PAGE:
In the case of Nix v. Hedden, the U.S. Supreme Court ruled that tomatoes are vegetables, despite the botanical fact that tomatoes are fruits. According to the Concise Oxford Dictionary of Botany, a fruit is defined as "strictly, the ripened ovary of a plant and its contents. More loosely, the term is extended to the ripened ovary and seeds together with any structure with which they are combined."
To illustrate this definition, let's focus on a fruit more commonly recognized as such: the apple. Botanists consider an apple core a fruit, because it is a ripened ovary containing seeds. But by the looser definition of fruit, an entire apple (the core and the flesh surrounding the core) is also considered a fruit. Common garden "vegetables" that are actually fruit, include cucumbers, squash, peppers, and yes, tomatoes. Vegetables encompass all other edible parts of a plant that aren't fruit, including roots, tubers, stems, and leaves. Potatoes, carrots, greens, fennel bulbs, and onions are examples of real vegetables.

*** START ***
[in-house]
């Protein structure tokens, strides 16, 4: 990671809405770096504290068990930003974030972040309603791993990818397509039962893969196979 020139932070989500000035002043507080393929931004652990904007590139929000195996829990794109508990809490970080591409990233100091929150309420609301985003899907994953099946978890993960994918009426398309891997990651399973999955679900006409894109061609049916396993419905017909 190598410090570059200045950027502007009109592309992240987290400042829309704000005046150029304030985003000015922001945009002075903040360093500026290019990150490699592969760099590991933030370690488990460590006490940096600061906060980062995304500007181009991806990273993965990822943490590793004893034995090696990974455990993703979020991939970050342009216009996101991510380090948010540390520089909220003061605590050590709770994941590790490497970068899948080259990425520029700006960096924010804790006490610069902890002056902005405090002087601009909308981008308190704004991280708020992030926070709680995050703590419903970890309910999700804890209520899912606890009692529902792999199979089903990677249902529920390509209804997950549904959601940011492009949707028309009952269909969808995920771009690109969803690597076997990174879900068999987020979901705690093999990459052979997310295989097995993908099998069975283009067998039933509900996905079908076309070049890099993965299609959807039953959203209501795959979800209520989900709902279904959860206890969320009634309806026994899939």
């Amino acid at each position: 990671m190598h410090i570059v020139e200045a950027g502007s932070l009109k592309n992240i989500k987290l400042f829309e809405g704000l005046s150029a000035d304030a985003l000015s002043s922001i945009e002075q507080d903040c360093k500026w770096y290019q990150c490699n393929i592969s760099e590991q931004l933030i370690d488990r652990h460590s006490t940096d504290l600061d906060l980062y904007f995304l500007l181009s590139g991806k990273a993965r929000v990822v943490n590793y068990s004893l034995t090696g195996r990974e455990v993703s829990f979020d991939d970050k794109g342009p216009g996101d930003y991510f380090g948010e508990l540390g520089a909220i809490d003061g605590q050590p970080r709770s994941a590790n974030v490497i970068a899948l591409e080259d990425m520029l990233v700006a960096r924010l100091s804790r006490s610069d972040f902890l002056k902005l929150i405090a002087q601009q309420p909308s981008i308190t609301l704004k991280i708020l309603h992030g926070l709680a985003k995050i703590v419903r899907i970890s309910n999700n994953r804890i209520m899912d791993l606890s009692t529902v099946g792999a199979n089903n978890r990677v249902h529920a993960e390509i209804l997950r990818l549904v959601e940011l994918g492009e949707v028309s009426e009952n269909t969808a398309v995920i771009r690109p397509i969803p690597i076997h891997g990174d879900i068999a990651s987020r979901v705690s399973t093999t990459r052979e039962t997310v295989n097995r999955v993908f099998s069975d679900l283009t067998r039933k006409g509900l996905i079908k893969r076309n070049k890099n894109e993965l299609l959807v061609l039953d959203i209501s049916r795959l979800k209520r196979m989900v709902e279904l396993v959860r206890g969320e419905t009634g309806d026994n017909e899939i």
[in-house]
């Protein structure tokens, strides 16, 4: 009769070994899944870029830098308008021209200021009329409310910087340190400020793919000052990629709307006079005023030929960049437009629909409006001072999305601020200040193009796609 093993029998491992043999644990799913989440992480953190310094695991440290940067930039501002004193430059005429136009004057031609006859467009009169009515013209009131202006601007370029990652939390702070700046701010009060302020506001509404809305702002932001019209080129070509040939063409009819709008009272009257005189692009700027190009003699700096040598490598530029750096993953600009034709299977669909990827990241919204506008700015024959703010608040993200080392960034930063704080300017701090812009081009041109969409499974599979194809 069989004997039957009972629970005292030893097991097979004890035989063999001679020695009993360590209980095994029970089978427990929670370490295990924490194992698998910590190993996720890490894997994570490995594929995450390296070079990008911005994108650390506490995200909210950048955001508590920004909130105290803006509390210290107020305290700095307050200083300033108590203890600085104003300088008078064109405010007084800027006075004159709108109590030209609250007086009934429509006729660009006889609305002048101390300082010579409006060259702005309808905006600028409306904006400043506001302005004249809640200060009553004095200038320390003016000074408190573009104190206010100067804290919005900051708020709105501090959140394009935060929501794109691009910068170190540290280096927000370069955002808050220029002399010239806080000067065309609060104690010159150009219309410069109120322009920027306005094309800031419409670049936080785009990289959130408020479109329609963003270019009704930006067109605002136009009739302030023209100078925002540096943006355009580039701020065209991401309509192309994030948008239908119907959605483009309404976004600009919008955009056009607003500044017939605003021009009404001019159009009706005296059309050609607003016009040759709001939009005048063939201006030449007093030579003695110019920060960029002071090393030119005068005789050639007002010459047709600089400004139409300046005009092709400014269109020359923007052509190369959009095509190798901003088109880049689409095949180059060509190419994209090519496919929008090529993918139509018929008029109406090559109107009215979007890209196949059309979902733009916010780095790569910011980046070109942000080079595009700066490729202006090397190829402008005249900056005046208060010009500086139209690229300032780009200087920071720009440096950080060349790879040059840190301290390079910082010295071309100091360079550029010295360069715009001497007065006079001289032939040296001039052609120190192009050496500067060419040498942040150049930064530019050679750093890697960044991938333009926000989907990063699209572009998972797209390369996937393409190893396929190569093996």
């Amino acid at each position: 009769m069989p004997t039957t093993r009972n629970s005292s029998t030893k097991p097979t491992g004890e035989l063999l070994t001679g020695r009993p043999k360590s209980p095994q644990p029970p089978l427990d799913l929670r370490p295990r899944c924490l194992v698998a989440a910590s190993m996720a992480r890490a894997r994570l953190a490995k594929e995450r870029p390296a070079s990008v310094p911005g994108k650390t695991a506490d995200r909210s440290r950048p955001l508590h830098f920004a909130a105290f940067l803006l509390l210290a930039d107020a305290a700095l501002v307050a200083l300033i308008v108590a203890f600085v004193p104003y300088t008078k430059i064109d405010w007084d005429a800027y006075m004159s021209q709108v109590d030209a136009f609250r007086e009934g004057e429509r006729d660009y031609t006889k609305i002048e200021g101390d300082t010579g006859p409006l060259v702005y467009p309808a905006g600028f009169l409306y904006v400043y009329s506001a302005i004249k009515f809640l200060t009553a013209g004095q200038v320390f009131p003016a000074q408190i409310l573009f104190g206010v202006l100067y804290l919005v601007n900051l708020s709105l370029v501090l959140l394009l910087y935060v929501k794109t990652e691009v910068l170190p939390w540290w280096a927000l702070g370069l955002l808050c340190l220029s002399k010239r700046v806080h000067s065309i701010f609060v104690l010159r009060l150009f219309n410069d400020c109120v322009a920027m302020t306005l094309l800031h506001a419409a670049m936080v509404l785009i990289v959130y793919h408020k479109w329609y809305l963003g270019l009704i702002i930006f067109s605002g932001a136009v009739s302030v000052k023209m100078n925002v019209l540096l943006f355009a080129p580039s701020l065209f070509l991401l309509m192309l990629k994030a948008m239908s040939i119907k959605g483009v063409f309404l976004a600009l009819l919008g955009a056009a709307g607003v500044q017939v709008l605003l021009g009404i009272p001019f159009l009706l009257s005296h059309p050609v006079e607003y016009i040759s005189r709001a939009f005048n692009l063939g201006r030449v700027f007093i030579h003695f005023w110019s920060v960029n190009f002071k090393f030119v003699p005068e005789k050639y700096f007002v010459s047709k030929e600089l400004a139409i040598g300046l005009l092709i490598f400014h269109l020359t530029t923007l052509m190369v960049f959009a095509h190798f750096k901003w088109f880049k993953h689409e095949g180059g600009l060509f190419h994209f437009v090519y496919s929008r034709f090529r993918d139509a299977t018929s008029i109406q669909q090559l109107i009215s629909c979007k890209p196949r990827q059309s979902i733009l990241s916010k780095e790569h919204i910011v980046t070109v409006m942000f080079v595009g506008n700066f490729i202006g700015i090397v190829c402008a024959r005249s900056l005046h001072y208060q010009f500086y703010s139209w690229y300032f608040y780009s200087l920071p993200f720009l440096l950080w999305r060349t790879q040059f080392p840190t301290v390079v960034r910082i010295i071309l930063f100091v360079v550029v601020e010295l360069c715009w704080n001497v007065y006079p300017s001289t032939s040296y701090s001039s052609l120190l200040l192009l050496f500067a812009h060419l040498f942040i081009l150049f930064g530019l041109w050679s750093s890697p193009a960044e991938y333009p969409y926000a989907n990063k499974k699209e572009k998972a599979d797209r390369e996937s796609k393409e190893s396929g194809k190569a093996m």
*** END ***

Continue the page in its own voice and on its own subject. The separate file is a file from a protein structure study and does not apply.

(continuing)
So why was it so important that tomatoes be defined legally as a vegetable? Well, back in 1883, a tariff was put in place to protect domestic vegetable growers by taxing imported vegetables. In 1886, the plaintiffs (Nix) imported some tomatoes from the West Indies. The collector of the port of New York (Hedden) imposed a duty on the tomatoes, which he considered vegetables. The plaintiffs paid the duty under protest and sued Hedden, arguing that tomatoes are botanically a fruit, and therefore should not be taxed as a vegetable. The case eventually ended up in the Supreme Court, which decided that while tomatoes are indeed botanically defined as fruit, consumers think of tomatoes as vegetables, and that is how they should be legally defined.